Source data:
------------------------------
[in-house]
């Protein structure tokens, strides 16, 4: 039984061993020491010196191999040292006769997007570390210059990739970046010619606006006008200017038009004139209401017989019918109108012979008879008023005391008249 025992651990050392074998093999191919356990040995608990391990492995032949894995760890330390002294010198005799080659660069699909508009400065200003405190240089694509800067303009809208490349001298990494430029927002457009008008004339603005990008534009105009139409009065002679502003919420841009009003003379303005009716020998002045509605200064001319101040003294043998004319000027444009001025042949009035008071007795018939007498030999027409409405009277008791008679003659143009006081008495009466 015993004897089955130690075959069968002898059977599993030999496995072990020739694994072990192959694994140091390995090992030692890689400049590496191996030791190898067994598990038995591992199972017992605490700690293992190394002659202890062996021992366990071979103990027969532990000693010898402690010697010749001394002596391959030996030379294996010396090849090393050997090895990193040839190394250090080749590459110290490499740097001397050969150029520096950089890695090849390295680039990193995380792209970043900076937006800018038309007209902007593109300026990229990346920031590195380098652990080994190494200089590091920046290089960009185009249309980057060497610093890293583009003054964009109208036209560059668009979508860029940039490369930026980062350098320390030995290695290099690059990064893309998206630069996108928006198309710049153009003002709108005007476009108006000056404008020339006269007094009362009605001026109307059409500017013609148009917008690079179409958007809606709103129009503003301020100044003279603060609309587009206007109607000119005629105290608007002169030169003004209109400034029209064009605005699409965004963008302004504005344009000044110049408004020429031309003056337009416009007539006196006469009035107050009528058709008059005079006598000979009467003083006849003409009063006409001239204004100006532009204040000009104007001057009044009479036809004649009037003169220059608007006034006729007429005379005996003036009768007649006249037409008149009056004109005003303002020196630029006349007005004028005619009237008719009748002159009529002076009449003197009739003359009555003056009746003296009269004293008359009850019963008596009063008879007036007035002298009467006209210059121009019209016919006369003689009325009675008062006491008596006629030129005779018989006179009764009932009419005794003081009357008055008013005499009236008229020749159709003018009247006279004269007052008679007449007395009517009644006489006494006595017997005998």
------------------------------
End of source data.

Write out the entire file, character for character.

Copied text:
[in-house]
């Protein structure tokens, strides 16, 4: 039984061993020491010196191999040292006769997007570390210059990739970046010619606006006008200017038009004139209401017989019918109108012979008879008023005391008249 025992651990050392074998093999191919356990040995608990391990492995032949894995760890330390002294010198005799080659660069699909508009400065200003405190240089694509800067303009809208490349001298990494430029927002457009008008004339603005990008534009105009139409009065002679502003919420841009009003003379303005009716020998002045509605200064001319101040003294043998004319000027444009001025042949009035008071007795018939007498030999027409409405009277008791008679003659143009006081008495009466 015993004897089955130690075959069968002898059977599993030999496995072990020739694994072990192959694994140091390995090992030692890689400049590496191996030791190898067994598990038995591992199972017992605490700690293992190394002659202890062996021992366990071979103990027969532990000693010898402690010697010749001394002596391959030996030379294996010396090849090393050997090895990193040839190394250090080749590459110290490499740097001397050969150029520096950089890695090849390295680039990193995380792209970043900076937006800018038309007209902007593109300026990229990346920031590195380098652990080994190494200089590091920046290089960009185009249309980057060497610093890293583009003054964009109208036209560059668009979508860029940039490369930026980062350098320390030995290695290099690059990064893309998206630069996108928006198309710049153009003002709108005007476009108006000056404008020339006269007094009362009605001026109307059409500017013609148009917008690079179409958007809606709103129009503003301020100044003279603060609309587009206007109607000119005629105290608007002169030169003004209109400034029209064009605005699409965004963008302004504005344009000044110049408004020429031309003056337009416009007539006196006469009035107050009528058709008059005079006598000979009467003083006849003409009063006409001239204004100006532009204040000009104007001057009044009479036809004649009037003169220059608007006034006729007429005379005996003036009768007649006249037409008149009056004109005003303002020196630029006349007005004028005619009237008719009748002159009529002076009449003197009739003359009555003056009746003296009269004293008359009850019963008596009063008879007036007035002298009467006209210059121009019209016919006369003689009325009675008062006491008596006629030129005779018989006179009764009932009419005794003081009357008055008013005499009236008229020749159709003018009247006279004269007052008679007449007395009517009644006489006494006595017997005998």